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Banking on the “Business of Banking”: How the 2nd Circuit’s Ruling in Lacewell v. OCC Could Change the Future of Fintech Regulation

Kilpatrick Townsend | Mike Breslin and Bennett Gillogly | Nov 11, 2020

dual banking systems - Banking on the “Business of Banking”: How the 2nd Circuit’s Ruling in Lacewell v. OCC Could Change the Future of Fintech Regulation

Despite often operating on a nationwide scale, fintech companies rarely meet the stringent requirements for obtaining a national banking charter. Under the current regulatory landscape, these companies must therefore secure individual state licenses and conform to a patchwork of inconsistent state-specific regulations. The process is not only expensive and cumbersome for the companies, it also creates a risk of gaps in consumer protections. Beyond compliance with the individual state regimes, many fintech companies must also comply with additional layers of federal regulation and oversight.

Two divergent proposals have emerged to improve the fintech regulatory landscape. First, the Conference of State Bank Supervisors (“CSBS”) announced in 2017 that it would harmonize state regulations by creating a 50-state licensing and supervisory system. As of June 2019, 23 states had committed to this multistate agreement. Second, the Office of the Comptroller of the Currency (“OCC”) announced in July 2018 that it would begin accepting applications for federal special purpose national banking (“SPNB”) charters submitted by nondepository fintechs.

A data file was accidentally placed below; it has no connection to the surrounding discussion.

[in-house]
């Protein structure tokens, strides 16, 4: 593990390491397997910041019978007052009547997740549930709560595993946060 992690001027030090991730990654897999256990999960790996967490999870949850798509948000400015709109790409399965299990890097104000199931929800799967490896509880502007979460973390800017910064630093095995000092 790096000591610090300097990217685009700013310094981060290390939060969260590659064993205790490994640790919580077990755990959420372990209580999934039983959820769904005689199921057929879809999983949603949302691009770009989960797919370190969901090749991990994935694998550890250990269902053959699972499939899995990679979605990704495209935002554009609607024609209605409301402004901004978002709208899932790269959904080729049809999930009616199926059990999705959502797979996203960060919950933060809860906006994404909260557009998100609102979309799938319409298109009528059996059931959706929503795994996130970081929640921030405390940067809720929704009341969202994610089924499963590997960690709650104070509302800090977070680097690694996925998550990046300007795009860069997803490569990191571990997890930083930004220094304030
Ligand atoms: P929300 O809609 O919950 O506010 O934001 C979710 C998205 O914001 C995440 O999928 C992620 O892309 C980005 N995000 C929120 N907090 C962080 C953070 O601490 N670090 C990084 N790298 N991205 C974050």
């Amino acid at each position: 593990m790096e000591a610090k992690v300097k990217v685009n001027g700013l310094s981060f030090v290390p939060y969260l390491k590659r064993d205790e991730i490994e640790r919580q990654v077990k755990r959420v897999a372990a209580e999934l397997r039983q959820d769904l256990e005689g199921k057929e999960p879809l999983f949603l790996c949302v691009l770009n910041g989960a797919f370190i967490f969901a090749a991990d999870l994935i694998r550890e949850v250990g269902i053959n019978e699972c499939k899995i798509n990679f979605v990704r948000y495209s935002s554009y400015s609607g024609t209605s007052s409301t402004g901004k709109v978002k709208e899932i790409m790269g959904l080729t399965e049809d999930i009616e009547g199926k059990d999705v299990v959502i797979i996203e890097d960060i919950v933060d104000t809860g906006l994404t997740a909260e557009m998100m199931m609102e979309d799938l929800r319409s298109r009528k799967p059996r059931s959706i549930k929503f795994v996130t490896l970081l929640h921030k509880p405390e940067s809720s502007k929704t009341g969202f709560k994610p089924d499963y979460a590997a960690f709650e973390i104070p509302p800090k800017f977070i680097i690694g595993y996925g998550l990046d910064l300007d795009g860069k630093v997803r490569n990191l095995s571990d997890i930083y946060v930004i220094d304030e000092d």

See:  No banking charter? No problem. Fintech companies team up with small-town banks

Proponents of the multi-state solution, including the CSBS, have since filed lawsuits against the OCC, alleging the OCC is exceeding its authority to issue SPNB charters. While the CSBS’s lawsuit was ultimately dismissed for lack of standing, the United States District Court for the Southern District of New York (“SDNY”) recently denied the OCC’s motion to dismiss a suit by the New York State Department of Financial Services (“NYDFS”) and signaled its belief that the OCC would exceed its authority if it issues a SPNB charter to a non-depository fintech. The OCC has appealed that decision to the Second Circuit, and the outcome of that appeal – Lacewell v. Office of the Comptroller of Currency – will likely determine what it means to be in the “business of banking” and direct the immediate future of fintech regulation.

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The Dual Banking System